If a tree falls in a forest and no one is around to hear it, does it make a sound?
Yes. And … who cares, really? Certainly not reality.
When a tree crashes down and no one is around to hear it, it still produces sound waves. But, these sound waves don’t actually produce sound as we perceive it. Sound is mechanically understood through our sense of hearing, which includes everything from our external ears, all the way to our brain, which processes and interprets the sound waves, delivering it to us as a crackling, rumbling crash. Yep, a tree has fallen. Did you hear it?
Two monks were arguing about the temple flag waving in the wind. One said, “The flag moves.” The other said, “The wind moves.” They argued back and forth, but continued to disagree. Another monk chimed in, “It is not the wind that moves; it is not the flag that moves; it is your mind that moves.
Perception. Perception is the ability to become aware of something through our senses. So, if we perceive the flag waving in the wind, it must be waving in the wind. Right?
Our perception is not necessarily reality, though. Reality is absolute, while our perception of it is an interpretation, based on the information at hand. As more and/or better information comes in, our perception can change, but reality continues to be what it is.
But, our perception of the reality at hand, as we currently understand it, must be accepted as “reality”. If it wasn’t, navigating life in this realm would be impossible. We need information, even if its not complete.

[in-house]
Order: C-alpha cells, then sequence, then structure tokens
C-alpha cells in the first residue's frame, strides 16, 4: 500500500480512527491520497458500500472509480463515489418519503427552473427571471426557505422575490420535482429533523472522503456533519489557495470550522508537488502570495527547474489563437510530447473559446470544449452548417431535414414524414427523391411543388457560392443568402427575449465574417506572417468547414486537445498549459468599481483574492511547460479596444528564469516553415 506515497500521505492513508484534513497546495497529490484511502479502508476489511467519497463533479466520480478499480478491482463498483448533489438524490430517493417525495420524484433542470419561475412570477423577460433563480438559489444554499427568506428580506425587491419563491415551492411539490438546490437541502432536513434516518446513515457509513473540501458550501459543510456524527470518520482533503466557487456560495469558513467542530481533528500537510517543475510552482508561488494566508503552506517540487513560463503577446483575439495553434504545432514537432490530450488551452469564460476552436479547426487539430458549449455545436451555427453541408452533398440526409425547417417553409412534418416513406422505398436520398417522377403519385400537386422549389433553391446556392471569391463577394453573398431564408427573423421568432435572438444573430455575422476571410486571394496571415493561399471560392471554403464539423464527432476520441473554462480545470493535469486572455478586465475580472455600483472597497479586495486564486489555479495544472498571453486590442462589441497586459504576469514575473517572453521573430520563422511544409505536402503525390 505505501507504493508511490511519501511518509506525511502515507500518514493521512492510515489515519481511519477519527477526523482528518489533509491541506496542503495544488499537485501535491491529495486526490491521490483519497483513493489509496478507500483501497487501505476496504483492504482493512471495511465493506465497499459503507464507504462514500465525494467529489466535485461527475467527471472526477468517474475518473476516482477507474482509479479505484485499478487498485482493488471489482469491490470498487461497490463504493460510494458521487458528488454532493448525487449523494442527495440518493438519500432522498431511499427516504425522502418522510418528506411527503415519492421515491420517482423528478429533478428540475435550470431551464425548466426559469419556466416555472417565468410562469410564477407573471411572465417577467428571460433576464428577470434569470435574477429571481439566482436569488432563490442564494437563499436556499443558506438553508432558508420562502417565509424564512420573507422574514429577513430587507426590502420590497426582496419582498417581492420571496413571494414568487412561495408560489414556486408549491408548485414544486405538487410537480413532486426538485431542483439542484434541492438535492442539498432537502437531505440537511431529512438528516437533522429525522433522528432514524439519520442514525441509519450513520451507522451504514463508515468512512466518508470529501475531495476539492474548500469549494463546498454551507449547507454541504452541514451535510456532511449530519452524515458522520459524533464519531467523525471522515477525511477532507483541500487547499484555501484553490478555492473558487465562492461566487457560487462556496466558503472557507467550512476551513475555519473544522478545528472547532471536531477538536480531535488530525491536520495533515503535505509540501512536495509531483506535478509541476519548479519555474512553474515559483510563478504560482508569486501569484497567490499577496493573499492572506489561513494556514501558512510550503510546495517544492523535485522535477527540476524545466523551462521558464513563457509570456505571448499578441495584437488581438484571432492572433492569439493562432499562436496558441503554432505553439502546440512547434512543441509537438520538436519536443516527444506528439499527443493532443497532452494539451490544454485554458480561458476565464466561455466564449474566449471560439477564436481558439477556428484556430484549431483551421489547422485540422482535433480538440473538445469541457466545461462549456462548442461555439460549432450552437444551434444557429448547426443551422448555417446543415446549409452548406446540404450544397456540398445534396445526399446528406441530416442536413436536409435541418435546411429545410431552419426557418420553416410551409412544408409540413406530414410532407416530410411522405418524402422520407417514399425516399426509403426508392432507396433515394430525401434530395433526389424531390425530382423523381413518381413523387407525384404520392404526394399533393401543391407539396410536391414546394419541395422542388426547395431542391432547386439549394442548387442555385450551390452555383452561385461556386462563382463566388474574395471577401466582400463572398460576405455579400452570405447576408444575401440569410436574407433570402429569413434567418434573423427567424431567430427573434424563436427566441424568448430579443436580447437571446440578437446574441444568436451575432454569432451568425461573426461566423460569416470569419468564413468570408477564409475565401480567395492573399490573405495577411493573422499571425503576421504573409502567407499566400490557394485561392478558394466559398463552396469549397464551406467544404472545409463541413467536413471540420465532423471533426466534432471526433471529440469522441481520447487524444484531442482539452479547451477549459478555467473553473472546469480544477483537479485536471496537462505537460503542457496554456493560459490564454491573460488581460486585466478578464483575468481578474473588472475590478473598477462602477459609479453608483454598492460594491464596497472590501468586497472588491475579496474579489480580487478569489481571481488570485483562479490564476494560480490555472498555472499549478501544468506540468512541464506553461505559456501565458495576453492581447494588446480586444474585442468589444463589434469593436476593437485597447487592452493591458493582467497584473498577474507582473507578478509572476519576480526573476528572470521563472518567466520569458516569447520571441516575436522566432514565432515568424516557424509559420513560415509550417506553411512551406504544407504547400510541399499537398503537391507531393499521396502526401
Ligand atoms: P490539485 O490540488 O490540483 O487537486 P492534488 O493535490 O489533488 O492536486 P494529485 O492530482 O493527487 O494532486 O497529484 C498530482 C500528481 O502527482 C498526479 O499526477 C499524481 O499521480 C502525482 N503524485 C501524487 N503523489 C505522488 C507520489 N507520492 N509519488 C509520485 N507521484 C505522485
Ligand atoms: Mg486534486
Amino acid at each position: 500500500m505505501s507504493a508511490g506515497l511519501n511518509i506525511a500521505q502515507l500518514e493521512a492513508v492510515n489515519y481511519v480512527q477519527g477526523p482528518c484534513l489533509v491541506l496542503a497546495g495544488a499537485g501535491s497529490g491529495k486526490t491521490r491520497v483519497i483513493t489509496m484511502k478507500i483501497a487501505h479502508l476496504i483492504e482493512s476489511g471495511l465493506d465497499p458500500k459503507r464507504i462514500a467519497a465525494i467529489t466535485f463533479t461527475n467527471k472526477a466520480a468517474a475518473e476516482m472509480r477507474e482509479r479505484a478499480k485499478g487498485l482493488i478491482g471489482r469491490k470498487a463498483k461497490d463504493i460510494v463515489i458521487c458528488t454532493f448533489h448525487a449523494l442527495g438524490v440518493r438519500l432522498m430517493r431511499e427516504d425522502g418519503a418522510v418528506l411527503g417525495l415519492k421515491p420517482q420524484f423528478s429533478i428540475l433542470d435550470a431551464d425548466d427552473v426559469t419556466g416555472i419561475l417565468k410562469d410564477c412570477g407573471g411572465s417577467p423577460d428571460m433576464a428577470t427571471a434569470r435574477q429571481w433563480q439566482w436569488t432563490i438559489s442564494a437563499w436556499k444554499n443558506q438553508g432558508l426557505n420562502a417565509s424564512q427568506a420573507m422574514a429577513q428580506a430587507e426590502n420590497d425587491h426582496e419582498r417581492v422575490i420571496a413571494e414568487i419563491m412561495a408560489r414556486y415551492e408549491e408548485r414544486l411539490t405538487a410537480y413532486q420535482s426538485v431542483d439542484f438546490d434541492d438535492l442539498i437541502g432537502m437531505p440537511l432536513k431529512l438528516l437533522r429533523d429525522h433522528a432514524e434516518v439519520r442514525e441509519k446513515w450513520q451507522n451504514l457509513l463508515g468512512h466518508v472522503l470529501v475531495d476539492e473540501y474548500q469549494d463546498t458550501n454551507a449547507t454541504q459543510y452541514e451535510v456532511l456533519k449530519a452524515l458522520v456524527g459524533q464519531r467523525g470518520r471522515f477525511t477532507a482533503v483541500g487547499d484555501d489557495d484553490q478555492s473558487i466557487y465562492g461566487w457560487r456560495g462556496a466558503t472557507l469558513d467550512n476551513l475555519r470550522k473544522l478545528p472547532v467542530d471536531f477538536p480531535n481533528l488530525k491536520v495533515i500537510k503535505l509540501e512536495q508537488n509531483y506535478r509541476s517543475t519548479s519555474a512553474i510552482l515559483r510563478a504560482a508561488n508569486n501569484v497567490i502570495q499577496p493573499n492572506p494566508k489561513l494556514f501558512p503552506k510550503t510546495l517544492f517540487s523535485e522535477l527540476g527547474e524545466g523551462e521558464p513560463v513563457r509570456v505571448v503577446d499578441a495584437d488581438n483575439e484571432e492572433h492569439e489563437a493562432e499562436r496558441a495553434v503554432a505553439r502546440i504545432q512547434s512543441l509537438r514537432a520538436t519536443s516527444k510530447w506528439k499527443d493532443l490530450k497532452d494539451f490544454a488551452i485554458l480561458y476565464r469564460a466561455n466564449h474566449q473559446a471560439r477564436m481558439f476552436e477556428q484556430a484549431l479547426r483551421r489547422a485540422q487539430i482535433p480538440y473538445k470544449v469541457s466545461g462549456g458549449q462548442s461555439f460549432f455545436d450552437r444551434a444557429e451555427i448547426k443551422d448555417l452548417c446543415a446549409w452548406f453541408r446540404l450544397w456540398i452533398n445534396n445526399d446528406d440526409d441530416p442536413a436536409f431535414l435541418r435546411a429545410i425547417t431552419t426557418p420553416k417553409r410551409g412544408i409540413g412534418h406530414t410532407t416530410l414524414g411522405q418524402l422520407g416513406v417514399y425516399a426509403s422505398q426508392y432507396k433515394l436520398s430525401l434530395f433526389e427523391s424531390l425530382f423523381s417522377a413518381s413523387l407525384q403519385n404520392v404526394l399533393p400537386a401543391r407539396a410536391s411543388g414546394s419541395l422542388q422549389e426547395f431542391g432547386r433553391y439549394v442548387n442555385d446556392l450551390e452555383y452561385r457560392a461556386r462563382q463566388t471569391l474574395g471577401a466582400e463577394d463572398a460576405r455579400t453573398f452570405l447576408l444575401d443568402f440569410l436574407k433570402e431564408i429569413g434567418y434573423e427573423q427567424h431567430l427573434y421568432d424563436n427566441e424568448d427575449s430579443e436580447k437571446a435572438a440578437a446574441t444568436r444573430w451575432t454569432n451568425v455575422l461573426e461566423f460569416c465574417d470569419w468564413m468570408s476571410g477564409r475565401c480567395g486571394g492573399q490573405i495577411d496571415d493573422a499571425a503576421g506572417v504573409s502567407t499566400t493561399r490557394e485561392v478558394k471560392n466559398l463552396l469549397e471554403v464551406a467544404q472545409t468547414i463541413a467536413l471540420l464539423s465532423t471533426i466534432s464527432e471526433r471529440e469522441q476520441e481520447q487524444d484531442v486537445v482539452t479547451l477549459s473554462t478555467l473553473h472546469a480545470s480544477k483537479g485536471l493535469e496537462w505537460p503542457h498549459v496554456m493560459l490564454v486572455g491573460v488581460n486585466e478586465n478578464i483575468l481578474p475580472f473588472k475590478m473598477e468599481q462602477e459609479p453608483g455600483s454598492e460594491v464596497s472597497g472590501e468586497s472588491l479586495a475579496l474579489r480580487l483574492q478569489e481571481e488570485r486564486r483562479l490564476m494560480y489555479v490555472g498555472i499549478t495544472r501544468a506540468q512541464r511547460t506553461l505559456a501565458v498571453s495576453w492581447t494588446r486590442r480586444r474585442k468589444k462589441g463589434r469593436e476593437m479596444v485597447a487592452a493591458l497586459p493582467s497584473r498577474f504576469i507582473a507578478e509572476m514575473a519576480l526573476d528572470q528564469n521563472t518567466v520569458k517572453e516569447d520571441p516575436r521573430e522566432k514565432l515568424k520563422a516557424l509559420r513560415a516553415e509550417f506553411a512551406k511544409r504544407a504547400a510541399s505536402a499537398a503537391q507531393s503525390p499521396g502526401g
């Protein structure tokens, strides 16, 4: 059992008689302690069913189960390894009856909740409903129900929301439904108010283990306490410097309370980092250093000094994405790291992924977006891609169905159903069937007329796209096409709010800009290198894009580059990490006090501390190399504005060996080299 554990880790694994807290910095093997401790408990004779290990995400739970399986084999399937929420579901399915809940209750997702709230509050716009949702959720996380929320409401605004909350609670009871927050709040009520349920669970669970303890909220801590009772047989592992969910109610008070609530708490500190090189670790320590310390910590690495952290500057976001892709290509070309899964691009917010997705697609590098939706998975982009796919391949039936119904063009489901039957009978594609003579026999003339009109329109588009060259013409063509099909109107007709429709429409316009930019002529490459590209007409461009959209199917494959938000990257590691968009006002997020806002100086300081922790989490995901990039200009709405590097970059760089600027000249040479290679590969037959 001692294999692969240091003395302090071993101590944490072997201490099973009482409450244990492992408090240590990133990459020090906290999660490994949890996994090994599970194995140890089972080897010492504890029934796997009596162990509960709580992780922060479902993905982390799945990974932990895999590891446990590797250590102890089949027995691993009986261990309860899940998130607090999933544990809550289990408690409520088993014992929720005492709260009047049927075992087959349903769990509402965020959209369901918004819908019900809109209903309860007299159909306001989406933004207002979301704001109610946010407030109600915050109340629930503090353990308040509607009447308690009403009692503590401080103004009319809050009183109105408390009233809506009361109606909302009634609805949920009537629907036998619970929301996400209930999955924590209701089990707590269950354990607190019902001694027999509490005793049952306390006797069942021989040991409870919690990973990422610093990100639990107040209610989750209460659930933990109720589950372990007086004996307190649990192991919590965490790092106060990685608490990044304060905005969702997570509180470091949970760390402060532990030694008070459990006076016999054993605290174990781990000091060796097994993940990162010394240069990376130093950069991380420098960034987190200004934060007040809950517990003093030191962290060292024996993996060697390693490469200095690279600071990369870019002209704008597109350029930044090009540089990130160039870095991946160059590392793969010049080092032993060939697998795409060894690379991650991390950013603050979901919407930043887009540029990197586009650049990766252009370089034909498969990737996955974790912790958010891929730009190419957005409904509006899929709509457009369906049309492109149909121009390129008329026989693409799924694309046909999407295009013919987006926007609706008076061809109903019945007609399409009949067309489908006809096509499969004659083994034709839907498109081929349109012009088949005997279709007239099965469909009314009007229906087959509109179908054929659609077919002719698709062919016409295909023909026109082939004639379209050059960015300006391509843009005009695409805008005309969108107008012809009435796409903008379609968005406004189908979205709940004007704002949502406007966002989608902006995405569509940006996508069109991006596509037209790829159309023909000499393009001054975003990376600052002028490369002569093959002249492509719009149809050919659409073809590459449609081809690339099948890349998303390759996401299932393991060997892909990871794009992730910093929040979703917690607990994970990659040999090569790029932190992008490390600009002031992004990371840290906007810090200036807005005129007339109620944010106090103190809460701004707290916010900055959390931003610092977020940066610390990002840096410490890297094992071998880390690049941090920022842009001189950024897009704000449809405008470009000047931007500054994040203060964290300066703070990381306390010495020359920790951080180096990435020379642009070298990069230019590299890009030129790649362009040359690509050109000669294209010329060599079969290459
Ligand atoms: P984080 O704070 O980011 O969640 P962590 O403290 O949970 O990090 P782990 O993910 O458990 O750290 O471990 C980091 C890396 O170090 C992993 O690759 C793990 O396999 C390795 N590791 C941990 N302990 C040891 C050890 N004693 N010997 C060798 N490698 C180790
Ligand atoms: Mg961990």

It’s the only thing we have to go on, which could be quite wrong, in some cases. We tend to fill in information gaps with bias, beliefs, education, mood, philosophies, character, experiences, and so on. This is why two people can witness the same thing and have completely different interpretations of it. As its been said, it’s not so much what we look at that matters; it’s what we “see”.
Our thoughts can distort perception. One of the hardest things to do is to observe without preconceived notions or judgement. Just to observe as it is and nothing else. And to accept the fact that the information is limited or incomplete, seeing what is apparent, without filling in those gaps with garbage intel.
Because the wrong interpretation, or the wrong perception of a situation can be exponentially more dangerous than knowing nothing at all.
Photo by Loyal Deighton on Unsplash